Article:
A geometric sequence is an ordered set, usually of numbers, where there is a common ratio between terms.

Here is an example:

Here is another example:

Notice that in the first example, the common ratio is 3. In the second example, the common ratio is -3.

You can create a sequence such as this on a graphical display calculator, by typing in 1, enter, multiply (-3) enter, enter, enter…

# 3 kinds of common ratio

- When the ratio is bigger than 1, the sequences gets bigger and bigger. We say it diverges.
- When the ratio is negative, the sequence oscillates between positive and negative values.
- When the ratio is between -1 and 1 (but not zero), the sequence diminishes. We say it converges to zero.

A geometric sequence can be defined using the first term and a common ratio. Type in your own value for first term in the box below; and your own common ratio. Slide the value ‘n’ to generate the first 20 terms and to draw a graph of your sequence on the axes. You will probably need to use the ‘move’ tool (four arrows) in the tool bar to adjust the y axis. Click on the ‘move’ tool, and put it over the y axis. Click and drag to adjust.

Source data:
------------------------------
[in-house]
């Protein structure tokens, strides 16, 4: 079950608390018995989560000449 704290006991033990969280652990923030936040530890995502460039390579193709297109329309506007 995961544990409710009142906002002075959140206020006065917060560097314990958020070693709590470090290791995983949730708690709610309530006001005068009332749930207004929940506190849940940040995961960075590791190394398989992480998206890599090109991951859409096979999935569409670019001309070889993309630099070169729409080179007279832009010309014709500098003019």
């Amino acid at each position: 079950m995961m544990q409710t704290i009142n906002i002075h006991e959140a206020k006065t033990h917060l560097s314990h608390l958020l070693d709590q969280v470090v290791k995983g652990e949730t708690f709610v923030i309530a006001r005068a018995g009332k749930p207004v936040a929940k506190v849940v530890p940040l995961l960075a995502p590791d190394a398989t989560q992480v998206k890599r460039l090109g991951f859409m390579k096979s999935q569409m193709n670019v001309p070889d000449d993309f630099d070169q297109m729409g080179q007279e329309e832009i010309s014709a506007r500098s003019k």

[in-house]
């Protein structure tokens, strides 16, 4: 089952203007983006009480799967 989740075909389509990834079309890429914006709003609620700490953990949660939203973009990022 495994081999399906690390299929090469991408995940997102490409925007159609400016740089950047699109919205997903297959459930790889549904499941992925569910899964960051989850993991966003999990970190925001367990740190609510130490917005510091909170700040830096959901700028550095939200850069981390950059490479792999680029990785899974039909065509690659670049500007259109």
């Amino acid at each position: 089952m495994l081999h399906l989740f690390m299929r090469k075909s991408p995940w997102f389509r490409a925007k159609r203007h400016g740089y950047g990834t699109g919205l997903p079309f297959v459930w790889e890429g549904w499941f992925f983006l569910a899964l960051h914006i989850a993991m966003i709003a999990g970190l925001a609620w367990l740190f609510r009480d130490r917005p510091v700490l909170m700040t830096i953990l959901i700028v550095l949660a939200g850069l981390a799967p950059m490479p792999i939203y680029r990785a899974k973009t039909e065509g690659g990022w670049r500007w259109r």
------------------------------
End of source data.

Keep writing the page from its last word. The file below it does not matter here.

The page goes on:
Here are some to try out:

- First term = 2; common ratio = 1.2 (ratio is positive, bigger than 1).
- First term = 2; common ratio = -1.2 (ratio is negative)
- First term = 2; common ratio = 0.5 (ratio is positive, less than 1)

Notice the patterns made by the points.

Did you try out a ratio value equal to zero or equal to one? What happens?

# Fill in the Gaps

The following applets generate geometric sequences. Using your own technique figure out the numbers in the gaps.

## Easiest

## A little more tricky

## Trickiest

I’m done! Take me back to the Sequences and Series Menu!